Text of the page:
Naomi Judd, the longtime country music singer who unexpectedly passed away at 76 years old just one day before she was set to be inducted Nashville’s Country Music Hall of Fame, reportedly died by suicide.
According to new reports published on Monday afternoon, the iconic singer — who was one-half of the mother-daughter duo The Judds — died by suicide on Saturday. Naomi had very publicly battled mental illness and spoken openly about fighting valiantly for her mental health in the years prior to her tragic death.
Multiple sources have confirmed with People that the beloved veteran performer “took her own life on Saturday following a longtime battle with mental illness.” And while the late singer’s team did not confirm any of the specifics surrounding the tragedy, Naomi’s rep did release a very brief statement on Monday to Fox News Digital, sharing (below):
“There is an investigation by law enforcement and the coroner’s office.”
As we previously reported, Judd had been slated for induction into the Country Music Hall of Fame in the Tennessee capital city on Sunday, 24 hours after her awful passing. In Naomi’s place, daughters Wynonna and Ashley Judd took to the stage in an emotional tribute and acceptance of the honor on their late mother’s behalf on Sunday night.
Just a day before, the sisters had shared their unfathomable and unexpected grief in a statement to the public about Naomi’s death, writing via social media outlets:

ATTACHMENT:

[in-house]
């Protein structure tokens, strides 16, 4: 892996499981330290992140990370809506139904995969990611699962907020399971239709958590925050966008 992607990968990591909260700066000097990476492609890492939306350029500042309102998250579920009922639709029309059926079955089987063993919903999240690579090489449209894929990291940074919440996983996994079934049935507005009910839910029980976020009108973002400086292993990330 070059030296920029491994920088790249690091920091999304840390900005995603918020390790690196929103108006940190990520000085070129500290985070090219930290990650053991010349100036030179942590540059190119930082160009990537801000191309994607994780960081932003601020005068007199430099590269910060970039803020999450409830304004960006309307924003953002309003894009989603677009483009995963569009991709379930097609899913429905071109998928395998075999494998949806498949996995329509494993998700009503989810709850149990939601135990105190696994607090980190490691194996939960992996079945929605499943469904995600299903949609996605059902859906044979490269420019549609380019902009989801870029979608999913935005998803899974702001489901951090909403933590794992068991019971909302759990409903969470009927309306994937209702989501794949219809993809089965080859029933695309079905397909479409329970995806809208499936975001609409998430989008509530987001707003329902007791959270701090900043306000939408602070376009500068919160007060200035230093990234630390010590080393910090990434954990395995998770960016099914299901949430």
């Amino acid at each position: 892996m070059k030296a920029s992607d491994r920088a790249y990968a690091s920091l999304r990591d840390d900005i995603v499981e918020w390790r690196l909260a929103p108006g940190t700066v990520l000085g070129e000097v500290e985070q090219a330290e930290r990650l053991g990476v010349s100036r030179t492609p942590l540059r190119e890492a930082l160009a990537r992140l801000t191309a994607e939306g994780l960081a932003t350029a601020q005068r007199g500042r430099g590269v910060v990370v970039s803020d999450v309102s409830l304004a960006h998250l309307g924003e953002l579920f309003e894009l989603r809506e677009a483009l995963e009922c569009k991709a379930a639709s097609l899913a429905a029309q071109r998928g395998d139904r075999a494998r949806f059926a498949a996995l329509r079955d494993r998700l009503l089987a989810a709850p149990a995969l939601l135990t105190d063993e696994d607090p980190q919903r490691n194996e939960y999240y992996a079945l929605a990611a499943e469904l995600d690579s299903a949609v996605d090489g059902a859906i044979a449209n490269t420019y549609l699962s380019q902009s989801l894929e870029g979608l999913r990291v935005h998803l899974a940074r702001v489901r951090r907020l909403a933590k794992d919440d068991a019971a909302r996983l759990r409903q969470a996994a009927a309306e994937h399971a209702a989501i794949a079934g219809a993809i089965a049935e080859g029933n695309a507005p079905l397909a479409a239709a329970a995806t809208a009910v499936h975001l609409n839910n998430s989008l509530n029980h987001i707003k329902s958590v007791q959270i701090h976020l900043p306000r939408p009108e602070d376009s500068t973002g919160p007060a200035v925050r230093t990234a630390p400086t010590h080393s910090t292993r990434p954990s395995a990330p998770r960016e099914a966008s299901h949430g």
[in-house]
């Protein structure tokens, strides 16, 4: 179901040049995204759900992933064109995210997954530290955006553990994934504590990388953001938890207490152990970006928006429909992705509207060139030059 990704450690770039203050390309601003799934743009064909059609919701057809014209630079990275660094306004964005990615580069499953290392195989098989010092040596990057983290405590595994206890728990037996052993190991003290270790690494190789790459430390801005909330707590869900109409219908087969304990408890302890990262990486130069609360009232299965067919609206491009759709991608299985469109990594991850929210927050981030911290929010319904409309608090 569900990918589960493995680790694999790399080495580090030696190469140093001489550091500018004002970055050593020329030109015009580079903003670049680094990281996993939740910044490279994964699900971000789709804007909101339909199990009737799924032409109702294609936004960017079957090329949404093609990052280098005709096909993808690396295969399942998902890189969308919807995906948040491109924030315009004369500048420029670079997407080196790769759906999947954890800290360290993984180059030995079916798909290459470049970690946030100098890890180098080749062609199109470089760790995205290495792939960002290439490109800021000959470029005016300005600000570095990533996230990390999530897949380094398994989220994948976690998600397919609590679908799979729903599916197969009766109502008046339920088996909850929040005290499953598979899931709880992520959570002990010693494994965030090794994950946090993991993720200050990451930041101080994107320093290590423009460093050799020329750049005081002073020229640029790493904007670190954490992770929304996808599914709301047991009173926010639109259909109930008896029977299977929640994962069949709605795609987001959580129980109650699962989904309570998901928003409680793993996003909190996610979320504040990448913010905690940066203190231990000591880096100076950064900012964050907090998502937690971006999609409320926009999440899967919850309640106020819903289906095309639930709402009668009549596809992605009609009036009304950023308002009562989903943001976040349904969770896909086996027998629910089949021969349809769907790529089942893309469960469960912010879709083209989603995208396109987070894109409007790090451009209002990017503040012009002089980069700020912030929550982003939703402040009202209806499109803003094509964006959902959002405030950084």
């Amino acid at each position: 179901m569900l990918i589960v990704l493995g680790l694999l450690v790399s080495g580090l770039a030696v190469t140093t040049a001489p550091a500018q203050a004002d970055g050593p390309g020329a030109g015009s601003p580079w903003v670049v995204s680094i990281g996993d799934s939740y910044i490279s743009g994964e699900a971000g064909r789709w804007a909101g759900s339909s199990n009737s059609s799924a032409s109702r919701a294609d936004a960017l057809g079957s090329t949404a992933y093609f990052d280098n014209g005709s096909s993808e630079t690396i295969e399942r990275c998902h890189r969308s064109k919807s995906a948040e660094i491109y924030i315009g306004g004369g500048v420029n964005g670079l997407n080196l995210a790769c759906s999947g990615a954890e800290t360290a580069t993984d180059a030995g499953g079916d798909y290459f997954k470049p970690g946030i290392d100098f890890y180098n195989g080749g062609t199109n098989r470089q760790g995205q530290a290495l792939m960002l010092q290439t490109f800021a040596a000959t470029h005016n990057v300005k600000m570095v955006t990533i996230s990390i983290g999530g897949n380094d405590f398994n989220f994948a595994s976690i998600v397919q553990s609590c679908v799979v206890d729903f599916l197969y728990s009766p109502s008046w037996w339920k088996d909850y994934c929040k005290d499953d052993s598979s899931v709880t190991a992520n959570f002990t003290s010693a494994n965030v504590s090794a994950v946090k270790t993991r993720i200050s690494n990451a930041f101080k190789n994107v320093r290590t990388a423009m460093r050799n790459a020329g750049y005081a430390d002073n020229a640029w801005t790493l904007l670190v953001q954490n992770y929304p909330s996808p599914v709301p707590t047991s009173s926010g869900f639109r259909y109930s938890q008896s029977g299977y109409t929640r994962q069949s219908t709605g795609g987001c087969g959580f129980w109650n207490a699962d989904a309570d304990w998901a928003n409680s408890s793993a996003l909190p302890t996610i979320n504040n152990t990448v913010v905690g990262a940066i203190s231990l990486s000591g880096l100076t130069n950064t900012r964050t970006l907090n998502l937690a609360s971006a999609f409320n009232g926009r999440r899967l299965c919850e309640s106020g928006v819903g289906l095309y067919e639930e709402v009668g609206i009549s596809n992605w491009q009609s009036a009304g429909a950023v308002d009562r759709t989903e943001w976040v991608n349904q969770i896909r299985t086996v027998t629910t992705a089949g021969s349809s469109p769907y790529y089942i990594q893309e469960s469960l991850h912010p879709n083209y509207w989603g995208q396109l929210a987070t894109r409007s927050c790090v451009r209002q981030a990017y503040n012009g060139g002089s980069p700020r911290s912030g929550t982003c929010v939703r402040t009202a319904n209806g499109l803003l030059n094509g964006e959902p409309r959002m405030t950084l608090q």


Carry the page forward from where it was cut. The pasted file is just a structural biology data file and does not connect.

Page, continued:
“Today we sisters experienced a tragedy. We lost our beautiful mother to the disease of mental illness. We are shattered. We are navigating profound grief and know that as we loved her, she was loved by her public. We are in unknown territory.”
An additional statement was released by Larry Strickland, Naomi’s husband of 32 years, which read:
“Naomi Judd’s family requests privacy during this heartbreaking time. No additional information will be released at this time.”
Throughout her life, Naomi was outspoken and authentic about her own mental wellness. Over time, she became a strong advocate for the mental health of those around her, too.
During Mental Health Awareness Week back in 2018, Naomi wrote an open letter about suicide that was published by People. In it, the musician wrote in part:
“For everyone mourning the death of someone who committed suicide, an inevitable question arises: Why did this happen? Unfortunately, we don’t have very good answers. We do know that suicidal behavior accompanies many behavioral brain disorders such as schizophrenia, bipolar disorder, and depression. Suicide is actually one of the leading causes of preventable death among these mental illnesses.”
And she continued on later in the open letter:
“To understand this issue better, we have to bring the study of suicide into mainstream neuroscience and treat the condition like every other brain disorder. People who commit suicide are experiencing problems with mood, impulse control and aggression, all of which involve discrete circuits in the brain that regulate these aspects of human experience, but we still don’t understand how these circuits go haywire in the brains of suicide victims.”
So chilling — and so heartbreaking when taken with this weekend’s unexpected tragedy.
We continue to send our love and condolences to Naomi’s family, friends, and loved ones — and especially to Wynonna and Ashley — as they grapple with this heartbreaking loss.
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